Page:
My Top Five Reasons American Idol's Ratings Are The Lowest Since Season One
It started a few weeks ago, when Dancing with the Stars was the number-one show of the week. What the what? That's not normal in an American Idol-dominated landscape.
Now, the numbers have gotten even more surprising: Tuesday night's Top Five episode sported Idol's lowest ratings since Season One.
Or as Daniel Frankel from The Wrap put it:
The last time "American Idol" endured ratings so low, Brian Dunkleman was the co-host, George W. Bush was president, and Simon Cowell was just some jerk from Britain.
So, without further ado, here is my Letter to the Producers of American Idol with my Top Five Reasons for the decline (and my unsolicited advice on how to fix it).
Dear American Idol Producers:
#5: Four Judges = Too Many
Image courtesy Fox
Not only are you regularly pissing off your audience by running overtime (thus leading to people either missing the end of AI, or if they record Glee too, missing the ending of Glee) you are delivering way more talk than music. I know you think everyone watches for Simon's acerbic critiques and the homoerotic/homophobic interplay between Ryan and Simon, but actually, I'm guessing most of us actually like seeing these young performers, um, perform. In previous years, the show would already be allotting each remaining contestant two songs at this point in the competition. Similarly, it wouldn't take until the finale to hear each contestant three times. But in Tuesday night's show, we had to listen to approximately 30 minutes of judging, bantering and staged "packages", 20 minutes of commercials, and only 10 minutes of singing. That ratio is off. Can one of the judges and fix it, just like that.
#4: Please, God, Help the Contestants, Not for Their Sake, but for Ours!
As I've mentioned before: Some episodes get incredibly dull because they become way too ballad-heavy. Singers love to sing ballads. I used to do my own cabaret act when I lived in NYC, and my musical coach was constantly having to remind me to mix it up. Why? Because otherwise I would get BORING. So, if you see the contestants all going for exactly the same kind of song, don't let them. Make it first come, first served with ballad selection, or something, but require that the overall song choices for the night have some variety.
#3: Time to Ditch Theme Nights, or at Least Radically Change Them
I will stab my eardrums out before watching another "Inspirational Songs" theme night. Or "Love Songs." See above re: variety being the spice of life. The judges keep harping on people to show what kind of artist they'd be. Why not just let them pick a song, each week, that they think shows that? The themes are cheesy. The themes get old. The themes are a clever way of stacking the deck, since there are clearly some folks who are going to do better at Country, or Rock, or Big Band, than others. Let these singers show us what kind of artist they'd be ... whatever that means to them.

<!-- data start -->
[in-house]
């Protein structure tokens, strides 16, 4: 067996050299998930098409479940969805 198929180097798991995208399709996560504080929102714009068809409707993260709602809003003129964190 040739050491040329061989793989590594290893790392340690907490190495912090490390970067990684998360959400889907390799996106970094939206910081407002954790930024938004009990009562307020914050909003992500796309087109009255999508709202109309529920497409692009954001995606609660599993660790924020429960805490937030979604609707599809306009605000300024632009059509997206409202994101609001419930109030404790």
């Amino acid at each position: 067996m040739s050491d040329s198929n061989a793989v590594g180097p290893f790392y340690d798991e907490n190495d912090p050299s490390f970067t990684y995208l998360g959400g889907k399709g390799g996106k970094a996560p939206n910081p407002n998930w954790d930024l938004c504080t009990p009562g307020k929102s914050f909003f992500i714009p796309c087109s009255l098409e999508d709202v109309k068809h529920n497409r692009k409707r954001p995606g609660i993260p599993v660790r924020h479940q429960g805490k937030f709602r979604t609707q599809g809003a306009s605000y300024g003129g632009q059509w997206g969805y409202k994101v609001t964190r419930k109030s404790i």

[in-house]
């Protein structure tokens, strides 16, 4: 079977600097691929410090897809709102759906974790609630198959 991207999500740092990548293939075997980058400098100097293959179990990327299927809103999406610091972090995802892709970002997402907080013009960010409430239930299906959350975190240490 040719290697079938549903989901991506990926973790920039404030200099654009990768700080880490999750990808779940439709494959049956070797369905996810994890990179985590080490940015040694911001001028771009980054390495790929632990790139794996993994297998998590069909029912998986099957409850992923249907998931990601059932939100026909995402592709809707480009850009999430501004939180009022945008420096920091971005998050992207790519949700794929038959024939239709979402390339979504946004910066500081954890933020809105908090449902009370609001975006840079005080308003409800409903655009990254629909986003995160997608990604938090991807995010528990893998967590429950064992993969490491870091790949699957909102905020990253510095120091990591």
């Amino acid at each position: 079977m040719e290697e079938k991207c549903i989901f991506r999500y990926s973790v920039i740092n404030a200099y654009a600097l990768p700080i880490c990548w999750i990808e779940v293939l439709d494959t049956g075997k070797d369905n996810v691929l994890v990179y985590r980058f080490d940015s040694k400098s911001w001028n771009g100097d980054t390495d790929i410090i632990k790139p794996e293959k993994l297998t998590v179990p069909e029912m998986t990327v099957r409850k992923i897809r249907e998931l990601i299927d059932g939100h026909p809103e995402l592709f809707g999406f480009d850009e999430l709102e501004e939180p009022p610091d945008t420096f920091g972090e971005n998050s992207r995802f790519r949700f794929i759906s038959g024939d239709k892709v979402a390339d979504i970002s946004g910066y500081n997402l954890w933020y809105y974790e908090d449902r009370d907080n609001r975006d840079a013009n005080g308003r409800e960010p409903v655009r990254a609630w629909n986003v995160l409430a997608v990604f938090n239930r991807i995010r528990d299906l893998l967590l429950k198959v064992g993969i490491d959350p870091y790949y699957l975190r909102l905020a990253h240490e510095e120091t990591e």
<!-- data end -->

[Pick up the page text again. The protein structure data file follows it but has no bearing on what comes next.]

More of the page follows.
#2: If You're Going to Manipulate Us, Do It Right
Each year, the producers focus on a few folks in the early auditions and Hollywood Week episodes that they know are not going to show up in the semi-finals. Think Angela this year, Danny Gokey's best buddy last year and so on. It's time to stop with that. What happens is we end up caring more about people we don't get to see, and never quite getting why, say, a mediocre singer has made it through, only to be cut right away, rather than someone you actually made us love and want to see more from. If you're going to build those people up in our eyes, why not let them get in front of America and their votes? I know, I know, this is reality TV, and drama is essential, but that actually leads to my Number One reason:
#1: This Is Not Reality TV; This Is a Talent Show. Put. Talent. First.
What does that mean? What difference does it make? It means: Give us less manipulation, more talent. Give us less "personality," more talent. Give us less chatter and banter and treacle, more talent. Give us less backstory, more talent. Give us more talent!!! If this Top 12 were really the best 12 singers from over 100,000 contestants, then ask yourselves what's wrong with your audition process that you aren't getting better people to audition? Because, seriously!
OK, those are my top five reasons ... did I miss any?
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